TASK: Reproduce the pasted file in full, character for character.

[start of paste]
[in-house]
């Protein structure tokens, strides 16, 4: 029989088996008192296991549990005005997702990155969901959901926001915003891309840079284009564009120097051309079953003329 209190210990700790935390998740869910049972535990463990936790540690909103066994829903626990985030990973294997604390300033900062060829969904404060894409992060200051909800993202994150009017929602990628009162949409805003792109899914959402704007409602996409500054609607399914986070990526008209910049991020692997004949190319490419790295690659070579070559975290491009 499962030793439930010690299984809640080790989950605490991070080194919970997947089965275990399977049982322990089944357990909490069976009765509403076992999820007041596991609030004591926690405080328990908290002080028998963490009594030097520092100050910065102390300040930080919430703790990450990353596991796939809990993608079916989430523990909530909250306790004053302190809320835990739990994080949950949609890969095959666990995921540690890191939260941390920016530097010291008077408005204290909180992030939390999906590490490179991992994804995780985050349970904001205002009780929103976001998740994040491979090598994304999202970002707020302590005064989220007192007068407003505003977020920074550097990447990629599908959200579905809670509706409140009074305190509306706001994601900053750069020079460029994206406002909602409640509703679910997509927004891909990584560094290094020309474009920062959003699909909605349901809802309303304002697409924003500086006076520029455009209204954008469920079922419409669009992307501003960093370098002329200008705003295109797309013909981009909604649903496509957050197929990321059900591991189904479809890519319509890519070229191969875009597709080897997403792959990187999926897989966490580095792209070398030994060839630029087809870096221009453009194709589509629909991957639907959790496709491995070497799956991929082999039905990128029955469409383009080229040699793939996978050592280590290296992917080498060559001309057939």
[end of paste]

[in-house]
């Protein structure tokens, strides 16, 4: 029989088996008192296991549990005005997702990155969901959901926001915003891309840079284009564009120097051309079953003329 209190210990700790935390998740869910049972535990463990936790540690909103066994829903626990985030990973294997604390300033900062060829969904404060894409992060200051909800993202994150009017929602990628009162949409805003792109899914959402704007409602996409500054609607399914986070990526008209910049991020692997004949190319490419790295690659070579070559975290491009 499962030793439930010690299984809640080790989950605490991070080194919970997947089965275990399977049982322990089944357990909490069976009765509403076992999820007041596991609030004591926690405080328990908290002080028998963490009594030097520092100050910065102390300040930080919430703790990450990353596991796939809990993608079916989430523990909530909250306790004053302190809320835990739990994080949950949609890969095959666990995921540690890191939260941390920016530097010291008077408005204290909180992030939390999906590490490179991992994804995780985050349970904001205002009780929103976001998740994040491979090598994304999202970002707020302590005064989220007192007068407003505003977020920074550097990447990629599908959200579905809670509706409140009074305190509306706001994601900053750069020079460029994206406002909602409640509703679910997509927004891909990584560094290094020309474009920062959003699909909605349901809802309303304002697409924003500086006076520029455009209204954008469920079922419409669009992307501003960093370098002329200008705003295109797309013909981009909604649903496509957050197929990321059900591991189904479809890519319509890519070229191969875009597709080897997403792959990187999926897989966490580095792209070398030994060839630029087809870096221009453009194709589509629909991957639907959790496709491995070497799956991929082999039905990128029955469409383009080229040699793939996978050592280590290296992917080498060559001309057939």